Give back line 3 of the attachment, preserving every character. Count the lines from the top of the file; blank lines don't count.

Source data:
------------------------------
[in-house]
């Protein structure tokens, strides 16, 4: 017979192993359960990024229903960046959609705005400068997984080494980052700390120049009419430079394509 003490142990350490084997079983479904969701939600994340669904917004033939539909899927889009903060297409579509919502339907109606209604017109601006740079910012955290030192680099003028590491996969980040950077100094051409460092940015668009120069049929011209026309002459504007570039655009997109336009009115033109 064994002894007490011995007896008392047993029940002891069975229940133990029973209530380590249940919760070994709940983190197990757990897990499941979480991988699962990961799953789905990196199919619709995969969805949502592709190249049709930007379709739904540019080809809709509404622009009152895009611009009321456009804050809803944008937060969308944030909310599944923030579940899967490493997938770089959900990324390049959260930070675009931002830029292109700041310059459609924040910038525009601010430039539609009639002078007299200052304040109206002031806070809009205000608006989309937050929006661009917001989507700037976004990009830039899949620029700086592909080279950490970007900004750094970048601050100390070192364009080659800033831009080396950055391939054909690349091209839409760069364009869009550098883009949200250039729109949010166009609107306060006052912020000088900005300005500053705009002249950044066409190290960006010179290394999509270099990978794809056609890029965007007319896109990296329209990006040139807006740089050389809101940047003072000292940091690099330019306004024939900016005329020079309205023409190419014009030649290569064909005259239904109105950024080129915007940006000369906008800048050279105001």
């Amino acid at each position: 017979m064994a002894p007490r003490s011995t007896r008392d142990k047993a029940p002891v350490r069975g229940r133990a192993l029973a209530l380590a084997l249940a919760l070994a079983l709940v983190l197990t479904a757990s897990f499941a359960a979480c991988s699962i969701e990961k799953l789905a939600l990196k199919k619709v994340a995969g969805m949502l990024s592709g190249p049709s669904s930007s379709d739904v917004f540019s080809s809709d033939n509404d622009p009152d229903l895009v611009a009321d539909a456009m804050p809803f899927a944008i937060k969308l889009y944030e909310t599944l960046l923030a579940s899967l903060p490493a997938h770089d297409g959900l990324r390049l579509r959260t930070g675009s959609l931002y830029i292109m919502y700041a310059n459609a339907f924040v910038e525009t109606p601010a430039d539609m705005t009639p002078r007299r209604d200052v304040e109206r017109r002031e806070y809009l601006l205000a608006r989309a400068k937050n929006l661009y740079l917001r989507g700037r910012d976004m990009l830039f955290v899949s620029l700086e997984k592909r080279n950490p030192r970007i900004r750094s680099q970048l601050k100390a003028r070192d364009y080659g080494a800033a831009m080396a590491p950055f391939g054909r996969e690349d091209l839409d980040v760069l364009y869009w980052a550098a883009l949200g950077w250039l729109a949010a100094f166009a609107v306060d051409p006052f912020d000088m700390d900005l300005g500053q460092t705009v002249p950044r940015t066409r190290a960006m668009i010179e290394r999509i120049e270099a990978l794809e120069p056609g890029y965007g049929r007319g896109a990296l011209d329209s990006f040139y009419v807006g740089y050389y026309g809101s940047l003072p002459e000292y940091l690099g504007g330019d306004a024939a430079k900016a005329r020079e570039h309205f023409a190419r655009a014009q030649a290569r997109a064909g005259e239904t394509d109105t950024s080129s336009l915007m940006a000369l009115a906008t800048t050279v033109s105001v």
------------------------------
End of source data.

């Amino acid at each position: 017979m064994a002894p007490r003490s011995t007896r008392d142990k047993a029940p002891v350490r069975g229940r133990a192993l029973a209530l380590a084997l249940a919760l070994a079983l709940v983190l197990t479904a757990s897990f499941a359960a979480c991988s699962i969701e990961k799953l789905a939600l990196k199919k619709v994340a995969g969805m949502l990024s592709g190249p049709s669904s930007s379709d739904v917004f540019s080809s809709d033939n509404d622009p009152d229903l895009v611009a009321d539909a456009m804050p809803f899927a944008i937060k969308l889009y944030e909310t599944l960046l923030a579940s899967l903060p490493a997938h770089d297409g959900l990324r390049l579509r959260t930070g675009s959609l931002y830029i292109m919502y700041a310059n459609a339907f924040v910038e525009t109606p601010a430039d539609m705005t009639p002078r007299r209604d200052v304040e109206r017109r002031e806070y809009l601006l205000a608006r989309a400068k937050n929006l661009y740079l917001r989507g700037r910012d976004m990009l830039f955290v899949s620029l700086e997984k592909r080279n950490p030192r970007i900004r750094s680099q970048l601050k100390a003028r070192d364009y080659g080494a800033a831009m080396a590491p950055f391939g054909r996969e690349d091209l839409d980040v760069l364009y869009w980052a550098a883009l949200g950077w250039l729109a949010a100094f166009a609107v306060d051409p006052f912020d000088m700390d900005l300005g500053q460092t705009v002249p950044r940015t066409r190290a960006m668009i010179e290394r999509i120049e270099a990978l794809e120069p056609g890029y965007g049929r007319g896109a990296l011209d329209s990006f040139y009419v807006g740089y050389y026309g809101s940047l003072p002459e000292y940091l690099g504007g330019d306004a024939a430079k900016a005329r020079e570039h309205f023409a190419r655009a014009q030649a290569r997109a064909g005259e239904t394509d109105t950024s080129s336009l915007m940006a000369l009115a906008t800048t050279v033109s105001v």